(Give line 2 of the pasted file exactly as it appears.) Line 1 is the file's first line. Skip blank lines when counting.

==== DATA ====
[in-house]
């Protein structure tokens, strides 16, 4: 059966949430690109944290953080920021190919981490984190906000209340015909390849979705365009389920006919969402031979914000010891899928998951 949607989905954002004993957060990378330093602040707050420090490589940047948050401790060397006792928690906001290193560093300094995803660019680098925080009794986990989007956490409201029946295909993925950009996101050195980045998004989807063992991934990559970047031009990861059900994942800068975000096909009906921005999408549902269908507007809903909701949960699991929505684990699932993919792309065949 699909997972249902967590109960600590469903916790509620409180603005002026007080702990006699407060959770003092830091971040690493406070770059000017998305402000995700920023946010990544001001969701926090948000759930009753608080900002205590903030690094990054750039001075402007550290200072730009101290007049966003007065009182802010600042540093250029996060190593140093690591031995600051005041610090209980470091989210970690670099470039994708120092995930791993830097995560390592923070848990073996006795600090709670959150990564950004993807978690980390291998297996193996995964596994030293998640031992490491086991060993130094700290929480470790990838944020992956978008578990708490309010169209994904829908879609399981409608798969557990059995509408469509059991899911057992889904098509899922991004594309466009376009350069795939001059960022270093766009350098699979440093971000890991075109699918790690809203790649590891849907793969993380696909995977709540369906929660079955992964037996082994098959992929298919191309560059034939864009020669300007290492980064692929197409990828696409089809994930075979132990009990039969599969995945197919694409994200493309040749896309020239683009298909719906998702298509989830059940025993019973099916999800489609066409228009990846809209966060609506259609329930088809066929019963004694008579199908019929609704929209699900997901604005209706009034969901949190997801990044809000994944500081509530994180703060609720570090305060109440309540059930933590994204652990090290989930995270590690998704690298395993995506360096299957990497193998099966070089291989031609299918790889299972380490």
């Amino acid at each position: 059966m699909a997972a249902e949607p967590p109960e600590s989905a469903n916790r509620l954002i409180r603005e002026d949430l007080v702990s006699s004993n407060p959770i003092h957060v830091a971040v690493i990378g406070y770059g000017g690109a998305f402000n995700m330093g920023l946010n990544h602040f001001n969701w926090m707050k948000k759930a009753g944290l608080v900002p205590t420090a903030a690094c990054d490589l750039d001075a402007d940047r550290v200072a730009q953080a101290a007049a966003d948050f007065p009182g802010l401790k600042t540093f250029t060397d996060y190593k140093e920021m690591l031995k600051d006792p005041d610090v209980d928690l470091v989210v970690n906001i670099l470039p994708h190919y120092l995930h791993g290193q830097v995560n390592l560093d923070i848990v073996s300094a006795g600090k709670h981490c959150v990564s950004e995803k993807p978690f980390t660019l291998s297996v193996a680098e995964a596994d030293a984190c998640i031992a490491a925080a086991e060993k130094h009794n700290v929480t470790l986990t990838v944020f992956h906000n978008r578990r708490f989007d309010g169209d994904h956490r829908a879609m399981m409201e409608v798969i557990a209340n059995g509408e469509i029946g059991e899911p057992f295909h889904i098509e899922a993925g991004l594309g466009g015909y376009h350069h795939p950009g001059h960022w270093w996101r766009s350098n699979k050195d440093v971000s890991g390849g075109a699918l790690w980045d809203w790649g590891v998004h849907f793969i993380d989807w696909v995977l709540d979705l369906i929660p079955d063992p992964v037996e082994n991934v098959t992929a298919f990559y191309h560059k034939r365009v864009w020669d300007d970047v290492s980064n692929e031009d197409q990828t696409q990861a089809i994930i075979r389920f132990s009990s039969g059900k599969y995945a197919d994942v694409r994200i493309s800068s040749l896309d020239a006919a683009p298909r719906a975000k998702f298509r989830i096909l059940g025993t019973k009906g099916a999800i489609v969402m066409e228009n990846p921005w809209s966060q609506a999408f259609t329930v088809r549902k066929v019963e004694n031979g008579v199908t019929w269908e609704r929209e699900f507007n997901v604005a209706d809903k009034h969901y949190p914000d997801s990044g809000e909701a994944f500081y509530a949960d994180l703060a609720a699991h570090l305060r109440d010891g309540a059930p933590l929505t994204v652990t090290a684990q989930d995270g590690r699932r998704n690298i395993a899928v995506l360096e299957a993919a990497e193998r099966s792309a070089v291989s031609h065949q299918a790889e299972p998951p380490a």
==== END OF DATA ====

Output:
């Protein structure tokens, strides 16, 4: 059966949430690109944290953080920021190919981490984190906000209340015909390849979705365009389920006919969402031979914000010891899928998951 949607989905954002004993957060990378330093602040707050420090490589940047948050401790060397006792928690906001290193560093300094995803660019680098925080009794986990989007956490409201029946295909993925950009996101050195980045998004989807063992991934990559970047031009990861059900994942800068975000096909009906921005999408549902269908507007809903909701949960699991929505684990699932993919792309065949 699909997972249902967590109960600590469903916790509620409180603005002026007080702990006699407060959770003092830091971040690493406070770059000017998305402000995700920023946010990544001001969701926090948000759930009753608080900002205590903030690094990054750039001075402007550290200072730009101290007049966003007065009182802010600042540093250029996060190593140093690591031995600051005041610090209980470091989210970690670099470039994708120092995930791993830097995560390592923070848990073996006795600090709670959150990564950004993807978690980390291998297996193996995964596994030293998640031992490491086991060993130094700290929480470790990838944020992956978008578990708490309010169209994904829908879609399981409608798969557990059995509408469509059991899911057992889904098509899922991004594309466009376009350069795939001059960022270093766009350098699979440093971000890991075109699918790690809203790649590891849907793969993380696909995977709540369906929660079955992964037996082994098959992929298919191309560059034939864009020669300007290492980064692929197409990828696409089809994930075979132990009990039969599969995945197919694409994200493309040749896309020239683009298909719906998702298509989830059940025993019973099916999800489609066409228009990846809209966060609506259609329930088809066929019963004694008579199908019929609704929209699900997901604005209706009034969901949190997801990044809000994944500081509530994180703060609720570090305060109440309540059930933590994204652990090290989930995270590690998704690298395993995506360096299957990497193998099966070089291989031609299918790889299972380490």